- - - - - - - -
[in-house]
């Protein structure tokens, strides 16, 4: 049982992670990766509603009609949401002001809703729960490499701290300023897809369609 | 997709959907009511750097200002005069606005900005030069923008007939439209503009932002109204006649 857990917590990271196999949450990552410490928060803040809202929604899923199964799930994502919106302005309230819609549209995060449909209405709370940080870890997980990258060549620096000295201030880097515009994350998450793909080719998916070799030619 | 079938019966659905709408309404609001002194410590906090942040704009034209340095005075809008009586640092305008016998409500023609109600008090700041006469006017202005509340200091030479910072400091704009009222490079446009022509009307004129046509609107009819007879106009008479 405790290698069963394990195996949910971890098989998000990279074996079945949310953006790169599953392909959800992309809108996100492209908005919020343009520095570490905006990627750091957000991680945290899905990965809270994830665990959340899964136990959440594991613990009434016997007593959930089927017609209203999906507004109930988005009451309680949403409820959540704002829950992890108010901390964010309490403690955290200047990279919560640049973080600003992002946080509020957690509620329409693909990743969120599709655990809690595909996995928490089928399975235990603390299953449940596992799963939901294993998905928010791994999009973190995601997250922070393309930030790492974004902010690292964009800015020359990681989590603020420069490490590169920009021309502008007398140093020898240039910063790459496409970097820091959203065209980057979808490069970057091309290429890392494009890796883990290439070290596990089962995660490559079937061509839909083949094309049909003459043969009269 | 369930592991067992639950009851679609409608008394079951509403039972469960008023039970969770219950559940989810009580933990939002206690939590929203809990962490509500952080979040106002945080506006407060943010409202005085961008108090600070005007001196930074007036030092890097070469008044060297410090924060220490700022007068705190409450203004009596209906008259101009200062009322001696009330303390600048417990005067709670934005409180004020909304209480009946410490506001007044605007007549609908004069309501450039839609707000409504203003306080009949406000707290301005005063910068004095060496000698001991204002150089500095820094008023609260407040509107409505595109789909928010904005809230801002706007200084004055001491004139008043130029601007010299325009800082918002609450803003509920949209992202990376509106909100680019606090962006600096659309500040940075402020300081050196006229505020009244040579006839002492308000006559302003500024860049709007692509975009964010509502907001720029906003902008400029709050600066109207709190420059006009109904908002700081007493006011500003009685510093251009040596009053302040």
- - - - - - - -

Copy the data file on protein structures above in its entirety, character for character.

[in-house]
């Protein structure tokens, strides 16, 4: 049982992670990766509603009609949401002001809703729960490499701290300023897809369609 | 997709959907009511750097200002005069606005900005030069923008007939439209503009932002109204006649 857990917590990271196999949450990552410490928060803040809202929604899923199964799930994502919106302005309230819609549209995060449909209405709370940080870890997980990258060549620096000295201030880097515009994350998450793909080719998916070799030619 | 079938019966659905709408309404609001002194410590906090942040704009034209340095005075809008009586640092305008016998409500023609109600008090700041006469006017202005509340200091030479910072400091704009009222490079446009022509009307004129046509609107009819007879106009008479 405790290698069963394990195996949910971890098989998000990279074996079945949310953006790169599953392909959800992309809108996100492209908005919020343009520095570490905006990627750091957000991680945290899905990965809270994830665990959340899964136990959440594991613990009434016997007593959930089927017609209203999906507004109930988005009451309680949403409820959540704002829950992890108010901390964010309490403690955290200047990279919560640049973080600003992002946080509020957690509620329409693909990743969120599709655990809690595909996995928490089928399975235990603390299953449940596992799963939901294993998905928010791994999009973190995601997250922070393309930030790492974004902010690292964009800015020359990681989590603020420069490490590169920009021309502008007398140093020898240039910063790459496409970097820091959203065209980057979808490069970057091309290429890392494009890796883990290439070290596990089962995660490559079937061509839909083949094309049909003459043969009269 | 369930592991067992639950009851679609409608008394079951509403039972469960008023039970969770219950559940989810009580933990939002206690939590929203809990962490509500952080979040106002945080506006407060943010409202005085961008108090600070005007001196930074007036030092890097070469008044060297410090924060220490700022007068705190409450203004009596209906008259101009200062009322001696009330303390600048417990005067709670934005409180004020909304209480009946410490506001007044605007007549609908004069309501450039839609707000409504203003306080009949406000707290301005005063910068004095060496000698001991204002150089500095820094008023609260407040509107409505595109789909928010904005809230801002706007200084004055001491004139008043130029601007010299325009800082918002609450803003509920949209992202990376509106909100680019606090962006600096659309500040940075402020300081050196006229505020009244040579006839002492308000006559302003500024860049709007692509975009964010509502907001720029906003902008400029709050600066109207709190420059006009109904908002700081007493006011500003009685510093251009040596009053302040």